And btw, by the time it takes to put a shovel in the ground, who knows what the state of retail will be. Will consumers need more places to shop for  items they can easily get online?

Fort Lee’s affordable housing dilemma, isn’t such a dilemma

Advocates sue Fort Lee over project

Hudson Lights

The Center at Fort Lee

I’ve always been a an advocate of New Jersey’s effort to create affordable housing.

  • affordable housing helps stabilize local real estate markets
  • it makes it affordable for some to live in the town that they grew up in, but can’t afford to live there because of exclusionary and antiquated zoning laws that create larger and more expensive properties and incredibly high taxes
  • it help create a better mix of residents…young, old, move up buyers, first time buyers without families, and move down buyers who want to remain part of the community they helped build
  • and it stops developers from raping a community for their own profits

Though not all of the line items for the Affordable Housing Act are fair to developers or towns, the program has nonetheless worked to the benefit of New Jersey as a state-wide community.

Having built numerous projects in several New Jersey towns, I believe that developers need to give back to the community, for being allowed to develop projects for profit.

However, in the case of the article in northjersey.com, it’s unreasonable for the developers of these two projects in Fort Lee to set aside 20% of the units for affordable housing.  That is an unreasonable percentage given our current economic conditions…at this time.

There is a way to work out a compromise where in the future, when the market changes and grows and rents can be increased, the number of affordable units could then increase at that time.  A simple solution for a not so complex matter that’s a win win for everyone.

Let me know what you think.

 

Fort Lee grappled with future development for 20 years. Revitalizing the area will now begin

I don’t understand the purpose of a recent post on northjersey.com titled….Fort Lee grapples with questions on future development.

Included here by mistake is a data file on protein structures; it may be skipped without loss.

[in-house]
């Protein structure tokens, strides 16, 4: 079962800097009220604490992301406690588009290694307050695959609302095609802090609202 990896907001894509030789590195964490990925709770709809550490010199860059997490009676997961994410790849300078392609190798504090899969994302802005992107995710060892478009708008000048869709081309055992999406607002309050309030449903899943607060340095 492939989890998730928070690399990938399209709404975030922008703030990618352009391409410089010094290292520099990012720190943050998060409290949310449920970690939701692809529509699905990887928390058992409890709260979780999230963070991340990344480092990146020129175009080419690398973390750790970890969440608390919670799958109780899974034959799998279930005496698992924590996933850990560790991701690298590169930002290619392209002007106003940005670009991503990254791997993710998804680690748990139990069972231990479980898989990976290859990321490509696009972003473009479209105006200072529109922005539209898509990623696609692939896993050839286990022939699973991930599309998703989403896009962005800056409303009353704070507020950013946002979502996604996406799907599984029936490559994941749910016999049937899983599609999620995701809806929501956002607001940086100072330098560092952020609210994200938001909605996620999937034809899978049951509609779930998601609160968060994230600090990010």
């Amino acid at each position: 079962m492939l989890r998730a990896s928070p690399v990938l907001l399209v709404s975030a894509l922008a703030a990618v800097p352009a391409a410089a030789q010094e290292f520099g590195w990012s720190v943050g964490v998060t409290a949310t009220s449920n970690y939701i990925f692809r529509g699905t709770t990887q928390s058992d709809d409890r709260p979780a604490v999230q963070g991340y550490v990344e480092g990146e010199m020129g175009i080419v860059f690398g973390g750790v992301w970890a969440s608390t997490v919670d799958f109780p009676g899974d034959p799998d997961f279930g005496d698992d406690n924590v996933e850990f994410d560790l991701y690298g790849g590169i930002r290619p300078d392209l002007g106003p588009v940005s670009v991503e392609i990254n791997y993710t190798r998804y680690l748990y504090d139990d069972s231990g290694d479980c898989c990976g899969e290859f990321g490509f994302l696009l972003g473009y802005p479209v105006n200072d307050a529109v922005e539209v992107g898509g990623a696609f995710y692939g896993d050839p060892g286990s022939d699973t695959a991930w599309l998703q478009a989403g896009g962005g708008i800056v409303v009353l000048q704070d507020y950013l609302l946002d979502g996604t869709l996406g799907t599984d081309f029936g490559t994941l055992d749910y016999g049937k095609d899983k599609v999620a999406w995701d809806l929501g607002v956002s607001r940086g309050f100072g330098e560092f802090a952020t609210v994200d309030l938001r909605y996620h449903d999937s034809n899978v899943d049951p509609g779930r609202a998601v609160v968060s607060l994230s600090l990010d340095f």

Two projects…The Center at Fort Lee received approvals a few months ago, and Hudson Lights was just approved a few days ago…are a culmination of grappling with a problem for 20 years.

This article makes it as though this grappling is in its infant stage, when in fact it’s not.

The future plans for development in Fort Lee are finally in place, and the only question is, when will these projects be started and when will they be completed, so the community can start seeing the benefits from all the new traffic that will come into the area.

Hudson Lights get the go ahead from Ft Lee!

The Planning Board on Monday night unanimously approved plans for the western half of a mixed-use development, clearing the way for $1 billion in construction that supporters say will revitalize the borough’s struggling downtown

What could be so bad for Ft Lee to add $5.1 million to it’s tax base?

A lifestyle change for Fort Lee

Nothing but upside…except for some additional traffic (but traffic is actually a good thing for towns that welcome people into their community to shop, dine, work, and live).

The vote appeared to herald an end to decades of false starts and failed efforts to develop 16 acres south of the George Washington Bridge, bounded by Bruce Reynolds Boulevard, Central Road, Main Street and Lemoine Avenue

The reality is, in order to survive into the future, more suburban communities need to allow projects, such as Hudson Lights to be built, or they will continue to decline.

“I know we have a spectacular project – one that, when it is completed, we will all be proud to have,” Richard Tucker (developer) said.

Planned projects like this, is a good thing for a community.  A community can only improve when you take an antiquated area and modernize it for the future.  After a long 20 year process, Ft Lee will finally have a wonderful projects that brings it into the 21st century.

There’s really no downside to the Hudson Lights project which is about to be approved by the town. Hudson Lights will generate a larger financial, and more beneficial long term benefits to the town than the previous project that was recently approved (The Center at Ft Lee). Two residential towers do nothing for the community, but to add a stunning skycap and bring in additional taxes.  But, with the addition of a large retail center, this combination creates a dynamic lifestyle component that you can’t find in but a few locations.

After all the aggravation that is sure to happen during the construction process, Hudson lights and The Center at Ft Lee will be a welcome addition for the region.

Read the entire article here in northjersey.com…Fort Lee planning board ok’s western half of $1B downtown development